Continuity by Wener Neblung. Image via Randall Park Memories Facebook group.

Neblung would actually fabricate the entire piece completely in his studio and when complete the sculpture would receive a full month of grinding and polishing to achieve its perfectly smooth and shiny look.

Sculpture Randal Park Mall
The brushed aluminum of Continuity goes marvelously with the bright red carpets of Randall Park Mall. Image via Stores of the Year Volume I.

This striking sculpture would most certainly catch any shoppers eye from either level and from any viewpoint in the mall and would become the focal point of the lower level of the mall opposite the Higbee’s entrance.

Christmas at Randall Park Mall
During the holidays the sculpture was double perfectly as a Christmas gift. Image via Randall Park Mall Memories.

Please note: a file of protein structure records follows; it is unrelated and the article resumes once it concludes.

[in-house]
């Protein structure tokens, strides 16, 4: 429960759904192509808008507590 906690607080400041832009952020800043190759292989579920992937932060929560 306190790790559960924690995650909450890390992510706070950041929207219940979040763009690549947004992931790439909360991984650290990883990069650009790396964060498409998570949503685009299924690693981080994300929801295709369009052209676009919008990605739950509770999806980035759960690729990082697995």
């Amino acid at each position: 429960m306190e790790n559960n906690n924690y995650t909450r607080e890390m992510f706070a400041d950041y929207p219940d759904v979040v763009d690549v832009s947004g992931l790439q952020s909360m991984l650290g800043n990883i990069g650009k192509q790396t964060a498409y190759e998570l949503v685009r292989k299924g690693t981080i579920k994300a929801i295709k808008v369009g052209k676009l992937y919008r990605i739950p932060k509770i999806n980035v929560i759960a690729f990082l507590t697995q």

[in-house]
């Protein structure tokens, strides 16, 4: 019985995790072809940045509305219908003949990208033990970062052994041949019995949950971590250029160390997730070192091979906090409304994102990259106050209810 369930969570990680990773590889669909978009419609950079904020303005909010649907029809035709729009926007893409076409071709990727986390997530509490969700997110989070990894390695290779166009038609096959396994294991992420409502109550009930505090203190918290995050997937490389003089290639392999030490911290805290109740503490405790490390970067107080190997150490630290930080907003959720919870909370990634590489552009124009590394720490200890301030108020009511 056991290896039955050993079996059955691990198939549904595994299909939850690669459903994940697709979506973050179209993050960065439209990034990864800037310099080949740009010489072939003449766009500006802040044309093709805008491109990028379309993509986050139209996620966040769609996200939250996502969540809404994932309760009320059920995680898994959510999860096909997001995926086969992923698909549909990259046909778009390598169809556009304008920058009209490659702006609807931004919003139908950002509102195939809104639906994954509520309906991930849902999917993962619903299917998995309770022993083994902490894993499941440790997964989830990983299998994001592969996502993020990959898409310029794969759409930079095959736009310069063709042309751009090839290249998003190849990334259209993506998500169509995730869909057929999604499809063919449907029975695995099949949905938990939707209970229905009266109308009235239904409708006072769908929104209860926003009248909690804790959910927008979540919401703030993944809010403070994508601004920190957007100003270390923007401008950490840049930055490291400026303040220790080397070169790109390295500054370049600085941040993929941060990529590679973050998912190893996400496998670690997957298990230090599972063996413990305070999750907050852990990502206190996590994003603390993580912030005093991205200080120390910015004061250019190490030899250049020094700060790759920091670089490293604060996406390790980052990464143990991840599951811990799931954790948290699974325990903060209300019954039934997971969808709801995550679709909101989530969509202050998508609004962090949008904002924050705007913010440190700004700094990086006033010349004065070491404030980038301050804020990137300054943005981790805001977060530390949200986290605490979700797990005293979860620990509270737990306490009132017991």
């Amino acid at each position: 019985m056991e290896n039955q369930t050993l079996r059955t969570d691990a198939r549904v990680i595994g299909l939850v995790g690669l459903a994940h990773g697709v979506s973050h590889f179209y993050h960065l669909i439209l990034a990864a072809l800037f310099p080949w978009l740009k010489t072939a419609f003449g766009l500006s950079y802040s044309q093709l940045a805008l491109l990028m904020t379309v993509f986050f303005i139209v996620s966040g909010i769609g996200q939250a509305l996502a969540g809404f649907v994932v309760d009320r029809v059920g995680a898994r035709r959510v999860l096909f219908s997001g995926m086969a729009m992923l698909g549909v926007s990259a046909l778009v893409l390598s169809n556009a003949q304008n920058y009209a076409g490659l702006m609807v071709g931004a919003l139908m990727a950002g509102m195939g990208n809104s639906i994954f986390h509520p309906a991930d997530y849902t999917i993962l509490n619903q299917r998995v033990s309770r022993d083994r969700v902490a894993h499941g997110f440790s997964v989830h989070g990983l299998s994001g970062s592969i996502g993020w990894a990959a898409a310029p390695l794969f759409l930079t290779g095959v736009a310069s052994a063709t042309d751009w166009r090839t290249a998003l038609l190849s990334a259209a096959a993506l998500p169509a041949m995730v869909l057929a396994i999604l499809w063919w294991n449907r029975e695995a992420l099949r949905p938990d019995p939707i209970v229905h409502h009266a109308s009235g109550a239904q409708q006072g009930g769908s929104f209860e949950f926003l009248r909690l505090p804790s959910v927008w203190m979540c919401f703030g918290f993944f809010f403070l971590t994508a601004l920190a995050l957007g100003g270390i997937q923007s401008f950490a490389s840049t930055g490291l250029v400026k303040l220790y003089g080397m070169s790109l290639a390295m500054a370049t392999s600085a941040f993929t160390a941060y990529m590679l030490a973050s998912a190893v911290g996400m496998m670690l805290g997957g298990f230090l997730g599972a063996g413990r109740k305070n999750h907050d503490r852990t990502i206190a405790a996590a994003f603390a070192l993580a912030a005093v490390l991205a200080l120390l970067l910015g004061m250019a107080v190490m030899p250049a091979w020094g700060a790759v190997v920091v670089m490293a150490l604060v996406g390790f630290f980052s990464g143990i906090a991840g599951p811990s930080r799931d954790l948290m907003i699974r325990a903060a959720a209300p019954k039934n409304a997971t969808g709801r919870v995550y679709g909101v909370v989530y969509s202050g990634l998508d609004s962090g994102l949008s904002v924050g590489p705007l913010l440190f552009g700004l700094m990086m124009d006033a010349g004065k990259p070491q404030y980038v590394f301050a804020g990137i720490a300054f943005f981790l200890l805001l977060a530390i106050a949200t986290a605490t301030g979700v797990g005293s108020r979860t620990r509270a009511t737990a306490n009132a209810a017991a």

Though Randall Park Mall is long gone, rumor has it that the sculpture was removed before demolition and is currently hidden in a storage unit at the Thistledown Racino in North Randall.

 

Higbee’s – Randall Park Mall

In the early 1970s Edward J. DeBartolo was quickly becoming one of the biggest single developers of shopping centers in the country. Already having a strong foothold in the Northeast Ohio market owning and operating Great Lakes Mall, Summit Mall, and Richmond Mall, DeBartolo was planning for something bigger for the area. Something like maybe the biggest shopping mall that anyone had ever seen.

Ed Debartolo Sr.
The king of shopping centers, Edward J. Debartolo and son Eddie more than likely scheming on where to build the next mall.

So in 1973 construction began on Randall Park Mall in North Randall Ohio. The mall would be a massive 2,200,000 square feet and its size would unseat A. Alfred Taubman of the Taubman Company as the “Builder of the World’s Largest Shopping Center” and cement Mr. DeBartolo’s legacy as the true king of mall developers.

Higbee's Randall Park Mall Under Construction